Old Style CMS Versus The New Headless CMS
There's no denying that the tourist industry has changed dramatically in recent years. But, are companies in the travel sector facing this challenge well?
By 2030, the average customer is expected to own 15 internet-connected devices. Consumers nowadays are constantly exposed to businesses throughout the digital realm. They also want each of those encounters to be consistent. That means your web presence must be faultless across all of your websites, platforms and applications.
Most Travel Companies are following a Multichannel approach. Multichannel marketing refers to using different channels and platforms to interact with your clients. To thrive, all of these channels need a CMS and necessitate complete attention, money, and marketing efforts.
What if I told you that there is a way to control all your channels, platforms, apps and inventory from one CMS?
First, let’s take a look at what a CMS is supposed to do.
A content management system (CMS) is an essential component of a modern website because it allows you to add blogs, products, experiences or rooms to your inventory. This content is kept in a database and may be accessed by users over the internet. While content management systems come in a variety of types, there are two primary types on the market: A Traditional CMS like WordPress and headless CMSs like Strapi.
A traditional CMS is linked tightly between a front end and the back end and are not reusable. The front end includes theme templates and CSS that are in charge of presenting content on your website. The back end comprises a database with code and plugins for storing, managing, and editing content or inventory.
As a result, the content is sent from one single database into a preset structure, and if you or your developer wants to make modifications to this scheme, you'll have to do it manually and redesign your entire system's structure. Each time you want to use a new platform or channel built, all content and structure will have to be rebuilt in a different coding language, depending on the platform.
Let’s look at the most popular traditional CMS, namely WordPress.
WordPress is currently powering 35% of all websites on the internet. It comes with a MySQL database, PHP code and WordPress plugins and themes to build your website. But, anyone who has worked with WordPress can tell you that there are quite a few issues with it.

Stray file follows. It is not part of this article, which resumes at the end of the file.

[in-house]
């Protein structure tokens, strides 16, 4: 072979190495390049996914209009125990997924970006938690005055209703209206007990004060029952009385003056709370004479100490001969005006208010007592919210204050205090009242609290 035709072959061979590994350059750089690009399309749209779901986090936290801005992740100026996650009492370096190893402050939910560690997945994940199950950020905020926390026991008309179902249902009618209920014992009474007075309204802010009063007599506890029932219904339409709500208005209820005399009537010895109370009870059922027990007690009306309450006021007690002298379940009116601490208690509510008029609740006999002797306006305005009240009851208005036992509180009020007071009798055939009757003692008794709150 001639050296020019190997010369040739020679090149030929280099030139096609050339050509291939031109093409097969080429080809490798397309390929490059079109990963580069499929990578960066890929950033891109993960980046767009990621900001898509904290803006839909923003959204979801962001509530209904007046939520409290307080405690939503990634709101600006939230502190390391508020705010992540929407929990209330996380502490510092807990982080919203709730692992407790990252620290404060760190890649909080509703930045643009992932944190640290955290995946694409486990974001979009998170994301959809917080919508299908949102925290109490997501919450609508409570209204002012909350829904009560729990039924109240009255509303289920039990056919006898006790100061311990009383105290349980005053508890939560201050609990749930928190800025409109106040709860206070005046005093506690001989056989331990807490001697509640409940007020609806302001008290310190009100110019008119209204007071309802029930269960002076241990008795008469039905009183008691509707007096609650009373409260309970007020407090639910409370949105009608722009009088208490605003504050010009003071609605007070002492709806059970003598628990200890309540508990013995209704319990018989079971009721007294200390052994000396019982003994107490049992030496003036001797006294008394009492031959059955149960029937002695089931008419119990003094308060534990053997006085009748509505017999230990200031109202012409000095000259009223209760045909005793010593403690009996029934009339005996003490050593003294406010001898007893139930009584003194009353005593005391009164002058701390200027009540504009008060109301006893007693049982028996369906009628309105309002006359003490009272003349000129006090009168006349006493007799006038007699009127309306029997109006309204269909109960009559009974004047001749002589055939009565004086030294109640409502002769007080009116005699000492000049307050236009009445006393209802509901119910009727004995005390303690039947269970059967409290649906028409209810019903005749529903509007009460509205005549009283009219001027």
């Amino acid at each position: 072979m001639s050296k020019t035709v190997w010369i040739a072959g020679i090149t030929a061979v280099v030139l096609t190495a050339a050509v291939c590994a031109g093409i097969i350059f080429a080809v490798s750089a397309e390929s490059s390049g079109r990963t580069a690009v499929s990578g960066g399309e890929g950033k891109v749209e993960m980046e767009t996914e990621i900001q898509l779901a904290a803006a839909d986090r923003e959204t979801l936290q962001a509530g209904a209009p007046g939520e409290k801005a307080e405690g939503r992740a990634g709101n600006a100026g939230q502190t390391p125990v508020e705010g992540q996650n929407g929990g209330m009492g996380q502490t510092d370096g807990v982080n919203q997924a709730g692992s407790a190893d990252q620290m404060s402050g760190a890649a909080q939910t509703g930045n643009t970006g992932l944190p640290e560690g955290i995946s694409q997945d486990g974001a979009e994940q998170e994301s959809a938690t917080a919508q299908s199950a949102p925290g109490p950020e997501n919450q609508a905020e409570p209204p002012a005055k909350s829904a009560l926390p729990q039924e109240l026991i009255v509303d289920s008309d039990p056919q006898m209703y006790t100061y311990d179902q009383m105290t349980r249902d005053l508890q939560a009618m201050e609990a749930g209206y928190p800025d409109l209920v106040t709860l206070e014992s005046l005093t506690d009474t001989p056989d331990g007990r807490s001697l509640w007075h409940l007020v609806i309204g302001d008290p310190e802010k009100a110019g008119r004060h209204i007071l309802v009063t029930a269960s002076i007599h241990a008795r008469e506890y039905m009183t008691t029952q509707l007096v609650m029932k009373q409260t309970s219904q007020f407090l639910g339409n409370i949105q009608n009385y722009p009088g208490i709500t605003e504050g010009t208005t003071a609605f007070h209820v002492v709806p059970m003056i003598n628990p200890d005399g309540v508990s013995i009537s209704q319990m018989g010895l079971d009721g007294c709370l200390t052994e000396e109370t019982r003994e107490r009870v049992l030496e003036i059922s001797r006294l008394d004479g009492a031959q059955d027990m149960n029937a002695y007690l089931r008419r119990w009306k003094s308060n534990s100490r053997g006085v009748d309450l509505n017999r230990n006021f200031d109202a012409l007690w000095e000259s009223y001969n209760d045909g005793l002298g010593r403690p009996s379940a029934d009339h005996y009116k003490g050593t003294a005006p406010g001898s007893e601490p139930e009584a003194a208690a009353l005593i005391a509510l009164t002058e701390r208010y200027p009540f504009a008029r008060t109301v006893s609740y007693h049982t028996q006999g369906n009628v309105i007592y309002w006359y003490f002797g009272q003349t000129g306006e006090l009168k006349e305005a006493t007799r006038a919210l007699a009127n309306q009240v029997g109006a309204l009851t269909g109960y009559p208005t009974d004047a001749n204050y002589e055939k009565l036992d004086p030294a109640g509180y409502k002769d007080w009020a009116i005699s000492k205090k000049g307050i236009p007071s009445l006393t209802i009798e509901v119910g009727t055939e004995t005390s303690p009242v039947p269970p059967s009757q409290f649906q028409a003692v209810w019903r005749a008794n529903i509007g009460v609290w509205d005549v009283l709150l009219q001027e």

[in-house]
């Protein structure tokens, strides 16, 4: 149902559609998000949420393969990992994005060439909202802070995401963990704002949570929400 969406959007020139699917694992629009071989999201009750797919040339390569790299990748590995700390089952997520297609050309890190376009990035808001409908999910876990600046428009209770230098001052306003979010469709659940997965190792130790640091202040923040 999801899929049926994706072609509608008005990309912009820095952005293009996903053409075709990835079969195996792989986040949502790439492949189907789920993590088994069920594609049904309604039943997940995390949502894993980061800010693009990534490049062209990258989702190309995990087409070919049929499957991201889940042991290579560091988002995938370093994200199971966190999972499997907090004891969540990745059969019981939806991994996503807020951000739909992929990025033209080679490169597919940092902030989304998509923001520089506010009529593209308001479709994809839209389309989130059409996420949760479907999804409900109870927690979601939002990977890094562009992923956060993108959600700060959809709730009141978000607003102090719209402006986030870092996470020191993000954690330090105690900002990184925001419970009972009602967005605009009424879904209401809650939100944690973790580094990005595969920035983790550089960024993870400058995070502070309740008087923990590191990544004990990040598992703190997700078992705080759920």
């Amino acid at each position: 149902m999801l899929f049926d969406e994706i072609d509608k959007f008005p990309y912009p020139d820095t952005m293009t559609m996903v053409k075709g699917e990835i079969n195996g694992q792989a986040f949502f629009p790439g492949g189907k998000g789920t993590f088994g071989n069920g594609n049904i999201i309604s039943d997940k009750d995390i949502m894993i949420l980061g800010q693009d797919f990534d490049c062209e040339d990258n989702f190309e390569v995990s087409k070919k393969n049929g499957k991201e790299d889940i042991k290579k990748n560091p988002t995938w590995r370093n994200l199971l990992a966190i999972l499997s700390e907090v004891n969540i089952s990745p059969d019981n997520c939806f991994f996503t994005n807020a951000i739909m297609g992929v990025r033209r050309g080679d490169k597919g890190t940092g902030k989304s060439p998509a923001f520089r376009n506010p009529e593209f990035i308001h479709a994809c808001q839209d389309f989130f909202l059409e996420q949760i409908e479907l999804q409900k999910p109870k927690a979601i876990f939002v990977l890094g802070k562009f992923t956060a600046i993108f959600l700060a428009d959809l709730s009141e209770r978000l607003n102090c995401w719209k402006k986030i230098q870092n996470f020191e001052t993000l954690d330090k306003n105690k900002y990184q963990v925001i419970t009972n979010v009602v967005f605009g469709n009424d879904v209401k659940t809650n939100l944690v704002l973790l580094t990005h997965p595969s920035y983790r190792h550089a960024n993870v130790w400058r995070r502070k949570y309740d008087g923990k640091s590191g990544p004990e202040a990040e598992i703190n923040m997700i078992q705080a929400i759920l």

WordPress was originally built for a basic blog website. WordPress now offers over 50,000 plugins that enhance the functionality of your website. Some of these plugins are free and others come with a fee. Plugins such as SEO optimization, E-commerce solutions, payment gateways and contact forms are must-have features for any travel company. WordPress also carries over 8000 free and paid themes, which are available for everyone who uses WordPress.
However, WordPress is not designed for speed, and adding plugins may make things much worse. Both plugins and themes are built in various ways, and because no one is monitoring them, they are prone to errors. Furthermore, considering each one was created by someone else, each plugin and theme must be updated on a regular basis, and each update affects the compatibility of other plugins.
As you can see, a WordPress site not only requires consistent maintenance and updates but can only be used as one channel for selling products and booking, which means you will need multiple traditional CMSs and each one will have to be monitored and built individually.
Although content management systems (CMSs) have been around for more than 20 years, the phrase "headless CMS" has just recently acquired traction in the CMS sector.
The word "headless" derives from the idea of slicing the "head" (i.e., the website or app) off the "body" (the back end, i.e., the content, database, etc.). The display layer/front end, which in this case is the "head," and the back end, which is your content database, are completely decoupled in a headless CMS. What sets a headless CMS apart from typical CMSs is its content-first approach, which includes full APIs for accessing and displaying information in any way.
A headless CMS that uses this technique allows you to write content via a GraphQL API and send it to anywhere you need it, whether that is to a website, mobile app, wristwatch, TV or other devices.
With a single content management system (CMS), you can manage all of your content, whether it's blogs, bookings, or goods, from a single, unified platform/database.
If a company that uses traditional CMSs makes a change to the way it defines a product, it shouldn't be duplicated across 20 different systems. You should be able to make the modification in one central location and have it propagated to all relevant locations.
That's how powerful a headless CMS can be. It serves as a single point of reference for all of your company's information and assets. It allows you to manage, edit, update and publish your material all in one location.
Is your travel company ready for the future? It is time that you switch to an omnichannel approach! Here at Go4ITAfrica, we do it all for you! We set up your headless CMS and build your front end, where you can easily add and monitor your sales while giving your customers a seamless omnichannel experience, no matter what platform you use.